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Optical axis gratings (OAGs) are gratings of optical axis of a birefringent material. In OAGs, the birefringence of the material is constant, while the direction of optical axis is periodically modulated in a fixed direction. In this way they are different from the regular phase gratings, in which the refractive index is modulated and the direction of the optical axis is constant.

The optical axis in OAGs can be modulated in either transverse or the longitudinal direction, which causes it to act as a diffractive or a reflective component. Numerous modulation profiles allow variation in the optical properties of the OAGs.


Examples of OAGsEdit

An example of a transverse OAG, the so-called cycloidal OAG, is shown in Fig. 1. The optical axis in this grating is monotonously modulated in transverse direction. This grating is capable of diffracting all incident light into either +1st or −1st order in a micrometer-thick layer [1] .[2] The cycloidal OAGs have already been proven to be very efficient in beam steering and optical switching.[1]

In another type of OAG, the optical axis is modulated in the direction of light propagation (Fig. 2) with a modulation period equal to a fraction of the wavelength (200-3000 nm).[3][4] This modulation prevents these frequencies from propagating within the grating, acting as a band-stop filter. As a result, any light with frequency within the matching range will be reflected from the OAG. However, unlike cholesterics which reflect only one of two circular polarizations of incident light, this OAG reflects any polarization.[3][4]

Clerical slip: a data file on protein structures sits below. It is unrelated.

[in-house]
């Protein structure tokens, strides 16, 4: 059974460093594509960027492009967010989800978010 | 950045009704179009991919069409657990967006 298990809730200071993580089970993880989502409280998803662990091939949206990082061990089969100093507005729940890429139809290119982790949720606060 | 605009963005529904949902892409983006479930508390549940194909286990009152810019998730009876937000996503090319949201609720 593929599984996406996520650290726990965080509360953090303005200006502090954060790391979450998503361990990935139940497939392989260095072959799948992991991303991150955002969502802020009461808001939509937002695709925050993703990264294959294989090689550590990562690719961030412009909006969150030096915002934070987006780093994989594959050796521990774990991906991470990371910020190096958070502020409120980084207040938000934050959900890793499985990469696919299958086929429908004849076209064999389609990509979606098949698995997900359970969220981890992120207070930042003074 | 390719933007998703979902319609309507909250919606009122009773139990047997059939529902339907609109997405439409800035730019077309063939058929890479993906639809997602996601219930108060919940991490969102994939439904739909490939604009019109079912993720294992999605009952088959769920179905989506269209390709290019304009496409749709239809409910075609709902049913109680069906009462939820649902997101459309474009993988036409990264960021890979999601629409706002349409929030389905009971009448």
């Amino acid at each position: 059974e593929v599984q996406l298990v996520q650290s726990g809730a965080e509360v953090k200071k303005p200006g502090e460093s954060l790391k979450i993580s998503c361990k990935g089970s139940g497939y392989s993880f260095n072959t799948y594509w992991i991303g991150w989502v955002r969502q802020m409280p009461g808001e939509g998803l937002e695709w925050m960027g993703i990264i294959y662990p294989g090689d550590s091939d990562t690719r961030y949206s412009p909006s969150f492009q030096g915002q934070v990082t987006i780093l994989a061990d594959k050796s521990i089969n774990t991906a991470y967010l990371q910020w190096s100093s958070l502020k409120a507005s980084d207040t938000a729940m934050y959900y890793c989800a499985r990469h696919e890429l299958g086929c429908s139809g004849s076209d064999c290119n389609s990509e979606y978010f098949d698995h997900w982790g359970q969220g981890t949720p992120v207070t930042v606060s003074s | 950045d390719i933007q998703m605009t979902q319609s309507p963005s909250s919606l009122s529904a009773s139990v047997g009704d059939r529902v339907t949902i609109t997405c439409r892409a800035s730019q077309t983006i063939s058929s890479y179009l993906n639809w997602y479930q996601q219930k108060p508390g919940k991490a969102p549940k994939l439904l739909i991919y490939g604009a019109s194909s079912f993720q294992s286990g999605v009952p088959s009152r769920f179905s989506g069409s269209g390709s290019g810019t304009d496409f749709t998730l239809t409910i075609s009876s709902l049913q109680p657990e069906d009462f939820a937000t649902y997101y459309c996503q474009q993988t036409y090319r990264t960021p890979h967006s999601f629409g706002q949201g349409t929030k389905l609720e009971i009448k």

Optical axis gratings can be implemented in various materials, including liquid crystals, polymers, birefringent crystals, magnetic crystals and subwavelength gratings. This new type of grating has broad potential in imaging, liquid crystal display, communication, and numerous military applications.


  1. ^ a b H. Sarkissian; S.V. Serak; N.V. Tabiryan; L.B. Glebov; V. Rotar; B.Ya. Zeldovich (August 2006). "Polarization-controlled switching between diffraction orders in transverse-periodically aligned nematic liquid crystals". Optics Letters. 31 (15): 2248–2250. Bibcode:2006OptL...31.2248S. doi:10.1364/OL.31.002248. PMID 16832448.
  2. ^ H. Sarkissian; N. Tabiryan; B. Park; B. Zeldovich (2006). "Periodically Aligned Liquid Crystal: Potential application for projection displays". Molecular Crystals and Liquid Crystals. 451: 1–19. arXiv:cond-mat/0508555. doi:10.1080/154214090959957.
  3. ^ a b H. Sarkissian; N. Tabiryan; B. Zeldovich (2006). "Polarization-universal bandgap in periodically twisted nematics". Optics Letters. 31 (11): 1678–1680. Bibcode:2006OptL...31.1678S. doi:10.1364/OL.31.001678. PMID 16688259.
  4. ^ a b H. Sarkissian; B. Zeldovich; N. Tabiryan (2006). "Longitudinally modulated bandgap nematic structure". Journal of the Optical Society of America B. 23: 1712–1717. Bibcode:2006JOSAB..23.1712S. doi:10.1364/JOSAB.23.001712.

See alsoEdit